Ian Anderson’s Rupi’s Dance

cover art for Rupi's DanceIan Anderson is better known as the flute playing leader of one time heavy metal band of the year Jethro Tull. He is also an astute businessman, a blues fan, and a cat lover. That’s right! A cat lover. He’s written a guide to taking care of kittens for first time cat caregivers. His new solo album (his third) is an evocative collection of songs … eschewing the hard rock sound Tull oftens favours. Anderson surrounds himself with more classical musicians, and plays most of the other instruments himself.

His sensitive guitar playing complements his always exciting flute, and we get to hear his accordion as well. He’s a man of many talents. There are, as you might expect, long stretches of instrumentation. Sometimes it’s just Anderson and a percussionist, as on “Calliandra Shade,” or a bassist on “Rupi’s Dance.” Other times he brings in the Sturcz String Quartet and a rhythm section of Leslie Mendoki (drums), Laszlo Bencker (keyboards), and guitarists Ossi Schaller and George Kopecsni. Whatever the mix, Anderson’s unfailing gift for melody and his ability to combine eras wins the day.

His composing skills are rooted in English folk music and call on classical influences, but he is well versed in contemporary rhythms and rock instrumentation. His use of flute has always kept him separate from the average rock musician. His breathy flute playing is absent on Rupi’s Dance, however, as he maintains a more controlled technique. More melodic, more precise.

The small groups called on to perform this new music present a lighter touch than we’re used to with Jethro Tull. The percussionists’ touch is light, string instruments are acoustic and recorded deftly, the sound is warm and immediate. Anderson’s vocals are true and subdued.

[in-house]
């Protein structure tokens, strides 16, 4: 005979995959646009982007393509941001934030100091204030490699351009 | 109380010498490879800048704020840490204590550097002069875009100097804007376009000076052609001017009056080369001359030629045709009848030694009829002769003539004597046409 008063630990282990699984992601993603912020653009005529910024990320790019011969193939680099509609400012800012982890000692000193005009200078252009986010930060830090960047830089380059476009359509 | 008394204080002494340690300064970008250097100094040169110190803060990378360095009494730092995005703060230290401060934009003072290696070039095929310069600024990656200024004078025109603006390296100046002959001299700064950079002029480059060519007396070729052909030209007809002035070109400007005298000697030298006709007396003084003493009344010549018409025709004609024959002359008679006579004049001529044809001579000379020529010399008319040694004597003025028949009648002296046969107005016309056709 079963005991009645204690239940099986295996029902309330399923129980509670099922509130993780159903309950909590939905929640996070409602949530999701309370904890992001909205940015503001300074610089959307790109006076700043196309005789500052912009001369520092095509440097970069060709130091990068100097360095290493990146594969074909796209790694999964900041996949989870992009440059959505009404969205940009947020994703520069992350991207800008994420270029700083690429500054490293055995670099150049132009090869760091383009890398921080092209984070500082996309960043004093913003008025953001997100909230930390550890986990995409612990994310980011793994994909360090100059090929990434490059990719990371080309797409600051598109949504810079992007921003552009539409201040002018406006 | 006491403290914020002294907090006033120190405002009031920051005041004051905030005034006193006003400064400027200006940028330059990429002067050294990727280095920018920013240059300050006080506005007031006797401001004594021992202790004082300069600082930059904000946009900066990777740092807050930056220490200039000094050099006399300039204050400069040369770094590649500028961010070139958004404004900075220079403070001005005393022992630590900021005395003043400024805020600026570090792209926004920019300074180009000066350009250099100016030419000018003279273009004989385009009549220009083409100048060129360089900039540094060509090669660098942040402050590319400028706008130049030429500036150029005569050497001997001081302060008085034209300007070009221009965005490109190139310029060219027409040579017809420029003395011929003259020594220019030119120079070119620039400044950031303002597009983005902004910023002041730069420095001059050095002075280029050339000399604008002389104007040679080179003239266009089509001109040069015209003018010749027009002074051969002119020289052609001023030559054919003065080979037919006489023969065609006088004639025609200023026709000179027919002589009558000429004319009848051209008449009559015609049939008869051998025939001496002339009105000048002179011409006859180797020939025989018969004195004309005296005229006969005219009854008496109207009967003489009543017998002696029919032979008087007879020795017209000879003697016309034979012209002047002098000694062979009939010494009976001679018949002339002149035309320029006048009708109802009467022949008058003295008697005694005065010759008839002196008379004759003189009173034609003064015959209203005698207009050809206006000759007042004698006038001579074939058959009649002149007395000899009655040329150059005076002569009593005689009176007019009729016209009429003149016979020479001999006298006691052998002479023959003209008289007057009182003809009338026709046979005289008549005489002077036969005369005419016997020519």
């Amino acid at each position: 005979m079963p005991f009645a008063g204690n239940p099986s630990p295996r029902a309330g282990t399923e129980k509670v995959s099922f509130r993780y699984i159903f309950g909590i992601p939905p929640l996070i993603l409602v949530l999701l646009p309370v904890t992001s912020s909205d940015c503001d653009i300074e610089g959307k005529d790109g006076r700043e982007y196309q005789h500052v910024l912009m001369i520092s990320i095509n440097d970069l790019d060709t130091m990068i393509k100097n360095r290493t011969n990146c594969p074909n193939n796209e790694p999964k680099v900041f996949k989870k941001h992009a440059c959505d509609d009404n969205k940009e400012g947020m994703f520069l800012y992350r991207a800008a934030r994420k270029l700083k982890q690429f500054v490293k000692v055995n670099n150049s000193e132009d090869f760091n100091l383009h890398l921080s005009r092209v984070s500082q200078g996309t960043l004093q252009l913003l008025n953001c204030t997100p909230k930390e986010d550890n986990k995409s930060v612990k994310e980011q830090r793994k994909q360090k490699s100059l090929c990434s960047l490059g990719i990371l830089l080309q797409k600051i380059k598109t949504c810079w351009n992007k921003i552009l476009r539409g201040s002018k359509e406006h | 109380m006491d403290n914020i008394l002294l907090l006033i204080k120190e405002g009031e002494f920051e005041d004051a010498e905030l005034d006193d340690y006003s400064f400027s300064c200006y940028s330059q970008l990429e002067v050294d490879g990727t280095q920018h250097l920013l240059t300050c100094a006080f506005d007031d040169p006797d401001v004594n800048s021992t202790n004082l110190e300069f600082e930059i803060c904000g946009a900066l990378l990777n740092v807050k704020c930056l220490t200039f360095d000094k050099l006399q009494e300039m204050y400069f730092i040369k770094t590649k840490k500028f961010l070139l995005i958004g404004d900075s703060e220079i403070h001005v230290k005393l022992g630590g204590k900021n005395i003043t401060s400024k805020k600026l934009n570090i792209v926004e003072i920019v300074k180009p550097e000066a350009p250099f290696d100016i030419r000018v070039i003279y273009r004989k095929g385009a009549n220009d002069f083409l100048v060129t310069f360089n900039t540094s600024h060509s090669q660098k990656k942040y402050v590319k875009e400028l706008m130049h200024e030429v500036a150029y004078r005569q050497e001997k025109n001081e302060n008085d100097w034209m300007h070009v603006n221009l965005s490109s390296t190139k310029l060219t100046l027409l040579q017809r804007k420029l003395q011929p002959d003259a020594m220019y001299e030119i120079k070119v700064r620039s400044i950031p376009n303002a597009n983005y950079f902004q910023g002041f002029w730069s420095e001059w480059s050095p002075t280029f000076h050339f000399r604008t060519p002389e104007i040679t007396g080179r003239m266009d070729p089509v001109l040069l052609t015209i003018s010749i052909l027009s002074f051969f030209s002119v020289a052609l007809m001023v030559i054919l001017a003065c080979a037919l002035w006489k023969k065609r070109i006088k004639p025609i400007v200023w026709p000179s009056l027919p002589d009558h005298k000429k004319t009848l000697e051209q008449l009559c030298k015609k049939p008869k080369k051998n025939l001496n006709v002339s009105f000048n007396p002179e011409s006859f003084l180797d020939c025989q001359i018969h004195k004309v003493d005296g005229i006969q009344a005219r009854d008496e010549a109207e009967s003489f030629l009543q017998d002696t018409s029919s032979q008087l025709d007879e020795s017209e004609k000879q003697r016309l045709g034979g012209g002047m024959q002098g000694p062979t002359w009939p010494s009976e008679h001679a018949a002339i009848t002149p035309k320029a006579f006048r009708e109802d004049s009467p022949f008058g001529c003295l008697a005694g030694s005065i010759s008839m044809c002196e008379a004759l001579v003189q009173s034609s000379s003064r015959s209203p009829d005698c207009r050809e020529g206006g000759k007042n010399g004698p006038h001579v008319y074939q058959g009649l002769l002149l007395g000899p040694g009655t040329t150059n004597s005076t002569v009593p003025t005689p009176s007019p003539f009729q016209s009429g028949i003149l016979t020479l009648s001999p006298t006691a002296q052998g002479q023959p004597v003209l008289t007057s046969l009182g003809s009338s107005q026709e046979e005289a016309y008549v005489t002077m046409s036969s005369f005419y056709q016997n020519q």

When he released his first solo album Anderson was criticized that he had over-reached his abilities. It is only by over-reaching that we stretch ourselves far enough to touch those things out of our grasp. Rupi’s Dance shows an artist ready to grow again. Subtle and emotive, Ian Anderson is producing some of the best music of his career. The album concludes with the lead track from the newly released Jethro Tull Christmas Album. Bonus!

(Fuel 2000 Records, 2003)

David Kidney

David Kidney was born in the Marine Hospital on Staten Island in the middle of the last century, when the millenium seemed a very long way off. His family soon moved to Canada, because the air was fresher. He has written songs and stories, played guitar, painted, sculpted, and coached soccer and baseball. He edits and publishes the Rylander, the Ry Cooder Quarterly, which has subscribers around the world. He says life in the Great White North is grand. He lives in Dundas in the province of Ontario, with his wife.

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